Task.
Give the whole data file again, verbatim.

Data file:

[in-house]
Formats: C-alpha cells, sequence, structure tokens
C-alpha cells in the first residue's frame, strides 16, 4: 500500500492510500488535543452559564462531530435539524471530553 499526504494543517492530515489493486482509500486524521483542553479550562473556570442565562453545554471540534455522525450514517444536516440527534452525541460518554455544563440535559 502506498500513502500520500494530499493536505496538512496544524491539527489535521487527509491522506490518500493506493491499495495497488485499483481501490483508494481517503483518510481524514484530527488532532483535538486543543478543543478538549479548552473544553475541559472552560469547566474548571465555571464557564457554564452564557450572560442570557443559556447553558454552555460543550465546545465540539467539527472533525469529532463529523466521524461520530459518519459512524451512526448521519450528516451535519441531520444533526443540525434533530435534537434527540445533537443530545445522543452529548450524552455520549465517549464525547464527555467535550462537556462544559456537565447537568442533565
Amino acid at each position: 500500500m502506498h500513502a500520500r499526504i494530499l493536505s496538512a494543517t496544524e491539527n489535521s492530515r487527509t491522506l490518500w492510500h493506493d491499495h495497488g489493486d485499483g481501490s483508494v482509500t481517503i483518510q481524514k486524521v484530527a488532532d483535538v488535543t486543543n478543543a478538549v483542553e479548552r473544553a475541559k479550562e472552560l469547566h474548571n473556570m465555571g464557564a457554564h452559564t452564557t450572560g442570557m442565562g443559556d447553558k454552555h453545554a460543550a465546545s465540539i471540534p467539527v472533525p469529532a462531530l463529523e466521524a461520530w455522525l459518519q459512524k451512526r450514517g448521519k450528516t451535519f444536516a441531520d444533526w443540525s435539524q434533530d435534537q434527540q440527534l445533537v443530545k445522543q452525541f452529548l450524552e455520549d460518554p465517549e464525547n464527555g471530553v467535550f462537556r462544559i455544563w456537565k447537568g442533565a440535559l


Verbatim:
[in-house]
Formats: C-alpha cells, sequence, structure tokens
C-alpha cells in the first residue's frame, strides 16, 4: 500500500492510500488535543452559564462531530435539524471530553 499526504494543517492530515489493486482509500486524521483542553479550562473556570442565562453545554471540534455522525450514517444536516440527534452525541460518554455544563440535559 502506498500513502500520500494530499493536505496538512496544524491539527489535521487527509491522506490518500493506493491499495495497488485499483481501490483508494481517503483518510481524514484530527488532532483535538486543543478543543478538549479548552473544553475541559472552560469547566474548571465555571464557564457554564452564557450572560442570557443559556447553558454552555460543550465546545465540539467539527472533525469529532463529523466521524461520530459518519459512524451512526448521519450528516451535519441531520444533526443540525434533530435534537434527540445533537443530545445522543452529548450524552455520549465517549464525547464527555467535550462537556462544559456537565447537568442533565
Amino acid at each position: 500500500m502506498h500513502a500520500r499526504i494530499l493536505s496538512a494543517t496544524e491539527n489535521s492530515r487527509t491522506l490518500w492510500h493506493d491499495h495497488g489493486d485499483g481501490s483508494v482509500t481517503i483518510q481524514k486524521v484530527a488532532d483535538v488535543t486543543n478543543a478538549v483542553e479548552r473544553a475541559k479550562e472552560l469547566h474548571n473556570m465555571g464557564a457554564h452559564t452564557t450572560g442570557m442565562g443559556d447553558k454552555h453545554a460543550a465546545s465540539i471540534p467539527v472533525p469529532a462531530l463529523e466521524a461520530w455522525l459518519q459512524k451512526r450514517g448521519k450528516t451535519f444536516a441531520d444533526w443540525s435539524q434533530d435534537q434527540q440527534l445533537v443530545k445522543q452525541f452529548l450524552e455520549d460518554p465517549e464525547n464527555g471530553v467535550f462537556r462544559i455544563w456537565k447537568g442533565a440535559l